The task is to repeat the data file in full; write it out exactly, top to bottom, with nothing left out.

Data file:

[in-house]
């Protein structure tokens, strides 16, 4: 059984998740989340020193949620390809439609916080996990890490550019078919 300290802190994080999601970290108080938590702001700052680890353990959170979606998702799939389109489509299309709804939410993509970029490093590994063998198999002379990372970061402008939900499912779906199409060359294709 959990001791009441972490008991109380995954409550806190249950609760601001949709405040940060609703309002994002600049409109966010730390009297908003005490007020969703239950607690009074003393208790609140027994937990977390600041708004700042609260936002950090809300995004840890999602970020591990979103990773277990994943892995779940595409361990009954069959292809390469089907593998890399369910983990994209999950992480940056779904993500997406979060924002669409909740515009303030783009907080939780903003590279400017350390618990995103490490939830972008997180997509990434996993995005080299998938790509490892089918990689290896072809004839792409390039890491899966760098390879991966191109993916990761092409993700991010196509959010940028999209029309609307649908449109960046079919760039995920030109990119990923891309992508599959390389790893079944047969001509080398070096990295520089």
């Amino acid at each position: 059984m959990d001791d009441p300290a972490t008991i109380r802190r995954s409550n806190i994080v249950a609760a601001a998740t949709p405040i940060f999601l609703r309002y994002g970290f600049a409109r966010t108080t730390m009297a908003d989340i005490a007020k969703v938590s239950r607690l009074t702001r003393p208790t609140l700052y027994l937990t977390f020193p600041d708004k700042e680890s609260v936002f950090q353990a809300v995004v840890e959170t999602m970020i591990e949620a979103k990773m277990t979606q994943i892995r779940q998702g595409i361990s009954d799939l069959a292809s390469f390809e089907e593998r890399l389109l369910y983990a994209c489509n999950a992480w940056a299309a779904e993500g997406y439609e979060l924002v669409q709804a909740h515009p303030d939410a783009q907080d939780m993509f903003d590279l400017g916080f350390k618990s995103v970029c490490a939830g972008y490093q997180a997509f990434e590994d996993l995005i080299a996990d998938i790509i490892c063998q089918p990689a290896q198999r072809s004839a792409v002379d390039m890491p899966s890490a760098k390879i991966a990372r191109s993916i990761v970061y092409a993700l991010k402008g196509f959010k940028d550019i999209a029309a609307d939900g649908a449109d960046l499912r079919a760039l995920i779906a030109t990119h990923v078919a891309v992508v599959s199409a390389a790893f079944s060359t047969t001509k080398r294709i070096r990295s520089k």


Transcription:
[in-house]
């Protein structure tokens, strides 16, 4: 059984998740989340020193949620390809439609916080996990890490550019078919 300290802190994080999601970290108080938590702001700052680890353990959170979606998702799939389109489509299309709804939410993509970029490093590994063998198999002379990372970061402008939900499912779906199409060359294709 959990001791009441972490008991109380995954409550806190249950609760601001949709405040940060609703309002994002600049409109966010730390009297908003005490007020969703239950607690009074003393208790609140027994937990977390600041708004700042609260936002950090809300995004840890999602970020591990979103990773277990994943892995779940595409361990009954069959292809390469089907593998890399369910983990994209999950992480940056779904993500997406979060924002669409909740515009303030783009907080939780903003590279400017350390618990995103490490939830972008997180997509990434996993995005080299998938790509490892089918990689290896072809004839792409390039890491899966760098390879991966191109993916990761092409993700991010196509959010940028999209029309609307649908449109960046079919760039995920030109990119990923891309992508599959390389790893079944047969001509080398070096990295520089």
């Amino acid at each position: 059984m959990d001791d009441p300290a972490t008991i109380r802190r995954s409550n806190i994080v249950a609760a601001a998740t949709p405040i940060f999601l609703r309002y994002g970290f600049a409109r966010t108080t730390m009297a908003d989340i005490a007020k969703v938590s239950r607690l009074t702001r003393p208790t609140l700052y027994l937990t977390f020193p600041d708004k700042e680890s609260v936002f950090q353990a809300v995004v840890e959170t999602m970020i591990e949620a979103k990773m277990t979606q994943i892995r779940q998702g595409i361990s009954d799939l069959a292809s390469f390809e089907e593998r890399l389109l369910y983990a994209c489509n999950a992480w940056a299309a779904e993500g997406y439609e979060l924002v669409q709804a909740h515009p303030d939410a783009q907080d939780m993509f903003d590279l400017g916080f350390k618990s995103v970029c490490a939830g972008y490093q997180a997509f990434e590994d996993l995005i080299a996990d998938i790509i490892c063998q089918p990689a290896q198999r072809s004839a792409v002379d390039m890491p899966s890490a760098k390879i991966a990372r191109s993916i990761v970061y092409a993700l991010k402008g196509f959010k940028d550019i999209a029309a609307d939900g649908a449109d960046l499912r079919a760039l995920i779906a030109t990119h990923v078919a891309v992508v599959s199409a390389a790893f079944s060359t047969t001509k080398r294709i070096r990295s520089k």